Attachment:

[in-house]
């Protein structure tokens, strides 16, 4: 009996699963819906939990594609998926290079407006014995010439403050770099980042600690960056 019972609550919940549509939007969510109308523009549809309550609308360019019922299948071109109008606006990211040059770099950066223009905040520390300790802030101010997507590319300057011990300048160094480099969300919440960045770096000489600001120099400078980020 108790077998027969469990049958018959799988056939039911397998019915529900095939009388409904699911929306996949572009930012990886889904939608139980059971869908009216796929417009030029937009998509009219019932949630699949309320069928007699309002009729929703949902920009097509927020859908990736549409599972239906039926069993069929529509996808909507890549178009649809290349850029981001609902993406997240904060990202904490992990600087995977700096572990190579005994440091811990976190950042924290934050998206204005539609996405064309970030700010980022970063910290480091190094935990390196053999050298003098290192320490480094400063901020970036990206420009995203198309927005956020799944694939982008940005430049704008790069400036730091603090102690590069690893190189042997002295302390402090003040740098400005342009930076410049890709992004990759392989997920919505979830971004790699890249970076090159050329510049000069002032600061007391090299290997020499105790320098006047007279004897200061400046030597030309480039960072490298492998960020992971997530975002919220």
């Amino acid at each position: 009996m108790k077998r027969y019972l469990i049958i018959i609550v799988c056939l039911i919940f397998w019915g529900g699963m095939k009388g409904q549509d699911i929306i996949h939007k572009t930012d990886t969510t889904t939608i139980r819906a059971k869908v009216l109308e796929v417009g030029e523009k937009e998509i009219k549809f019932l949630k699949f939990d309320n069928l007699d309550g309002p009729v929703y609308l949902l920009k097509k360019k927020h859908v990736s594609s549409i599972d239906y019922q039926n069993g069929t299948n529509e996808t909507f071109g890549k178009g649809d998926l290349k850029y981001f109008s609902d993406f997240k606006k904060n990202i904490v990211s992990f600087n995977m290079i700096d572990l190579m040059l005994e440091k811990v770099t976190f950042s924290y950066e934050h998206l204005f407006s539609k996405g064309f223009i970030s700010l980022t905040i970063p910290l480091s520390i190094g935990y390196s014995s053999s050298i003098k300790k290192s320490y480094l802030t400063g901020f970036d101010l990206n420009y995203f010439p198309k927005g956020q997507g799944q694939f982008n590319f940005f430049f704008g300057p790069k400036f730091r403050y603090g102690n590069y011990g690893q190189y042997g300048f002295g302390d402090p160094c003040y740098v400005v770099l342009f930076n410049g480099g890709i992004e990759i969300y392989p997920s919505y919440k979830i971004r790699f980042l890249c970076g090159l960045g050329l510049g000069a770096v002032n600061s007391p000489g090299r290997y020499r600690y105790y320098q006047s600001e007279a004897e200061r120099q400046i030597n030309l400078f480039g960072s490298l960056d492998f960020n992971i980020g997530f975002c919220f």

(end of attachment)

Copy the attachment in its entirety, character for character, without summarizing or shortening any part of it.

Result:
[in-house]
């Protein structure tokens, strides 16, 4: 009996699963819906939990594609998926290079407006014995010439403050770099980042600690960056 019972609550919940549509939007969510109308523009549809309550609308360019019922299948071109109008606006990211040059770099950066223009905040520390300790802030101010997507590319300057011990300048160094480099969300919440960045770096000489600001120099400078980020 108790077998027969469990049958018959799988056939039911397998019915529900095939009388409904699911929306996949572009930012990886889904939608139980059971869908009216796929417009030029937009998509009219019932949630699949309320069928007699309002009729929703949902920009097509927020859908990736549409599972239906039926069993069929529509996808909507890549178009649809290349850029981001609902993406997240904060990202904490992990600087995977700096572990190579005994440091811990976190950042924290934050998206204005539609996405064309970030700010980022970063910290480091190094935990390196053999050298003098290192320490480094400063901020970036990206420009995203198309927005956020799944694939982008940005430049704008790069400036730091603090102690590069690893190189042997002295302390402090003040740098400005342009930076410049890709992004990759392989997920919505979830971004790699890249970076090159050329510049000069002032600061007391090299290997020499105790320098006047007279004897200061400046030597030309480039960072490298492998960020992971997530975002919220």
């Amino acid at each position: 009996m108790k077998r027969y019972l469990i049958i018959i609550v799988c056939l039911i919940f397998w019915g529900g699963m095939k009388g409904q549509d699911i929306i996949h939007k572009t930012d990886t969510t889904t939608i139980r819906a059971k869908v009216l109308e796929v417009g030029e523009k937009e998509i009219k549809f019932l949630k699949f939990d309320n069928l007699d309550g309002p009729v929703y609308l949902l920009k097509k360019k927020h859908v990736s594609s549409i599972d239906y019922q039926n069993g069929t299948n529509e996808t909507f071109g890549k178009g649809d998926l290349k850029y981001f109008s609902d993406f997240k606006k904060n990202i904490v990211s992990f600087n995977m290079i700096d572990l190579m040059l005994e440091k811990v770099t976190f950042s924290y950066e934050h998206l204005f407006s539609k996405g064309f223009i970030s700010l980022t905040i970063p910290l480091s520390i190094g935990y390196s014995s053999s050298i003098k300790k290192s320490y480094l802030t400063g901020f970036d101010l990206n420009y995203f010439p198309k927005g956020q997507g799944q694939f982008n590319f940005f430049f704008g300057p790069k400036f730091r403050y603090g102690n590069y011990g690893q190189y042997g300048f002295g302390d402090p160094c003040y740098v400005v770099l342009f930076n410049g480099g890709i992004e990759i969300y392989p997920s919505y919440k979830i971004r790699f980042l890249c970076g090159l960045g050329l510049g000069a770096v002032n600061s007391p000489g090299r290997y020499r600690y105790y320098q006047s600001e007279a004897e200061r120099q400046i030597n030309l400078f480039g960072s490298l960056d492998f960020n992971i980020g997530f975002c919220f």